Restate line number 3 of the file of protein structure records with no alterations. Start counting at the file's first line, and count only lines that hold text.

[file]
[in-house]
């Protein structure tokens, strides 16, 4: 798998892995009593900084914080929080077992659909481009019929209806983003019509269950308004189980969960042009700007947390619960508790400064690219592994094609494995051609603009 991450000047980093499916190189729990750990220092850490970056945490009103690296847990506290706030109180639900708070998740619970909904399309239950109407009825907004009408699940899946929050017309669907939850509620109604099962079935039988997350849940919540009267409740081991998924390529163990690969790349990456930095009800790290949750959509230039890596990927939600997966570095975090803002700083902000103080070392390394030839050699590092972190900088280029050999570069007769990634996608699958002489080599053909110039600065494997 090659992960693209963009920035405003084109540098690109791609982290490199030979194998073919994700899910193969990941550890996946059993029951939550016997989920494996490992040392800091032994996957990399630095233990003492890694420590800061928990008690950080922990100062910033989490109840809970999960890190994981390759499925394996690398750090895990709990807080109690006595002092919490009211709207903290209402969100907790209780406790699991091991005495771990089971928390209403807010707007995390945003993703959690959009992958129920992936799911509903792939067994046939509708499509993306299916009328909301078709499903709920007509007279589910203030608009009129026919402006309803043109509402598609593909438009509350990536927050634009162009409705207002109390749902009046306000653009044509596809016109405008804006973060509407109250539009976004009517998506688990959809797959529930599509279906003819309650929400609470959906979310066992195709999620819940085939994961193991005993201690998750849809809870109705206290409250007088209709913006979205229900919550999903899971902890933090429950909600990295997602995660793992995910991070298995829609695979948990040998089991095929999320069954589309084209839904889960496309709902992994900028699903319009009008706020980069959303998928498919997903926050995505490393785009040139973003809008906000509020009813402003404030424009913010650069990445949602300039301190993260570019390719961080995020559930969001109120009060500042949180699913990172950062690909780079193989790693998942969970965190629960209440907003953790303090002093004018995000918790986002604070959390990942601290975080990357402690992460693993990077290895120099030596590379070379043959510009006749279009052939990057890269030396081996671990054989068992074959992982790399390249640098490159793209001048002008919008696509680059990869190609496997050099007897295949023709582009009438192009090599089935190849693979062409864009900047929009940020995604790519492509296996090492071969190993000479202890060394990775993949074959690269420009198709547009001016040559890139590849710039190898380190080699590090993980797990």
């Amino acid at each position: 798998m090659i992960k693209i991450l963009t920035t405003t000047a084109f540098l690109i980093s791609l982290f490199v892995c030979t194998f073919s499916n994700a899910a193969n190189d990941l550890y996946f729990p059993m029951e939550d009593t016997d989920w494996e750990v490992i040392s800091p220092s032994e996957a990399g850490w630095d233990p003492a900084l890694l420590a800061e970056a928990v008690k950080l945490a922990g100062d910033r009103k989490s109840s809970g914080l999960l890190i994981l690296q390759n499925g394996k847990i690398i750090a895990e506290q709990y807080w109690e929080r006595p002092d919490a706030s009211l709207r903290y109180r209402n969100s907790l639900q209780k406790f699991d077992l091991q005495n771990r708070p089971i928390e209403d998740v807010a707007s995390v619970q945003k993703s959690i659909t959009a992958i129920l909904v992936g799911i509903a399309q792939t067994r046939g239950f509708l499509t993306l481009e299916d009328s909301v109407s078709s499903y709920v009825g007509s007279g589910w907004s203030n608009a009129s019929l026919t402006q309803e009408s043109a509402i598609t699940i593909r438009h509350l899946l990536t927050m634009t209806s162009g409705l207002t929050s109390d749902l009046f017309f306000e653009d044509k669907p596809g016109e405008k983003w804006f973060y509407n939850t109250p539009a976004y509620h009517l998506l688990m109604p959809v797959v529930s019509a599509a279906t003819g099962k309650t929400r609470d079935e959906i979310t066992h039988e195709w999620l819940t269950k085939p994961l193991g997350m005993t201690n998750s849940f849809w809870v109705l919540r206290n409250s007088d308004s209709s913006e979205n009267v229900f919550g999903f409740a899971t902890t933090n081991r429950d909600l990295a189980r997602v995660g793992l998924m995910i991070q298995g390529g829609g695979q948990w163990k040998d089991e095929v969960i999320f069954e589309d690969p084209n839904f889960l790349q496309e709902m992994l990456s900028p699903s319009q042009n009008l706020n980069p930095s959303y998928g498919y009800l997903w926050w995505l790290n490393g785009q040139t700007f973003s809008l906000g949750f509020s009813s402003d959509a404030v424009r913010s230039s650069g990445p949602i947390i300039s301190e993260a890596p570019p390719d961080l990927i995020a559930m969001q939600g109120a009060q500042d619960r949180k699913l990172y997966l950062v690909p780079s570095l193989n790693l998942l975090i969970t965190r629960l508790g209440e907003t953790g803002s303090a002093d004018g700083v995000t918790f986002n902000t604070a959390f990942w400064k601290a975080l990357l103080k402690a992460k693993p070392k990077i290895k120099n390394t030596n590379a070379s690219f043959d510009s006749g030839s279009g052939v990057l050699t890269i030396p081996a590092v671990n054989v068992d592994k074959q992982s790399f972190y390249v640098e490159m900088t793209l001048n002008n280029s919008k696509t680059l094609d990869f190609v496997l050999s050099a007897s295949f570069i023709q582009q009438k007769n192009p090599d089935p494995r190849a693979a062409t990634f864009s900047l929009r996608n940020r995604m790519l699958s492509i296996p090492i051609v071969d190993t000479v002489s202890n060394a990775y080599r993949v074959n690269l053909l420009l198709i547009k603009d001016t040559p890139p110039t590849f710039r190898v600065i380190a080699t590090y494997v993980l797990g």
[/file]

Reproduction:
């Amino acid at each position: 798998m090659i992960k693209i991450l963009t920035t405003t000047a084109f540098l690109i980093s791609l982290f490199v892995c030979t194998f073919s499916n994700a899910a193969n190189d990941l550890y996946f729990p059993m029951e939550d009593t016997d989920w494996e750990v490992i040392s800091p220092s032994e996957a990399g850490w630095d233990p003492a900084l890694l420590a800061e970056a928990v008690k950080l945490a922990g100062d910033r009103k989490s109840s809970g914080l999960l890190i994981l690296q390759n499925g394996k847990i690398i750090a895990e506290q709990y807080w109690e929080r006595p002092d919490a706030s009211l709207r903290y109180r209402n969100s907790l639900q209780k406790f699991d077992l091991q005495n771990r708070p089971i928390e209403d998740v807010a707007s995390v619970q945003k993703s959690i659909t959009a992958i129920l909904v992936g799911i509903a399309q792939t067994r046939g239950f509708l499509t993306l481009e299916d009328s909301v109407s078709s499903y709920v009825g007509s007279g589910w907004s203030n608009a009129s019929l026919t402006q309803e009408s043109a509402i598609t699940i593909r438009h509350l899946l990536t927050m634009t209806s162009g409705l207002t929050s109390d749902l009046f017309f306000e653009d044509k669907p596809g016109e405008k983003w804006f973060y509407n939850t109250p539009a976004y509620h009517l998506l688990m109604p959809v797959v529930s019509a599509a279906t003819g099962k309650t929400r609470d079935e959906i979310t066992h039988e195709w999620l819940t269950k085939p994961l193991g997350m005993t201690n998750s849940f849809w809870v109705l919540r206290n409250s007088d308004s209709s913006e979205n009267v229900f919550g999903f409740a899971t902890t933090n081991r429950d909600l990295a189980r997602v995660g793992l998924m995910i991070q298995g390529g829609g695979q948990w163990k040998d089991e095929v969960i999320f069954e589309d690969p084209n839904f889960l790349q496309e709902m992994l990456s900028p699903s319009q042009n009008l706020n980069p930095s959303y998928g498919y009800l997903w926050w995505l790290n490393g785009q040139t700007f973003s809008l906000g949750f509020s009813s402003d959509a404030v424009r913010s230039s650069g990445p949602i947390i300039s301190e993260a890596p570019p390719d961080l990927i995020a559930m969001q939600g109120a009060q500042d619960r949180k699913l990172y997966l950062v690909p780079s570095l193989n790693l998942l975090i969970t965190r629960l508790g209440e907003t953790g803002s303090a002093d004018g700083v995000t918790f986002n902000t604070a959390f990942w400064k601290a975080l990357l103080k402690a992460k693993p070392k990077i290895k120099n390394t030596n590379a070379s690219f043959d510009s006749g030839s279009g052939v990057l050699t890269i030396p081996a590092v671990n054989v068992d592994k074959q992982s790399f972190y390249v640098e490159m900088t793209l001048n002008n280029s919008k696509t680059l094609d990869f190609v496997l050999s050099a007897s295949f570069i023709q582009q009438k007769n192009p090599d089935p494995r190849a693979a062409t990634f864009s900047l929009r996608n940020r995604m790519l699958s492509i296996p090492i051609v071969d190993t000479v002489s202890n060394a990775y080599r993949v074959n690269l053909l420009l198709i547009k603009d001016t040559p890139p110039t590849f710039r190898v600065i380190a080699t590090y494997v993980l797990g």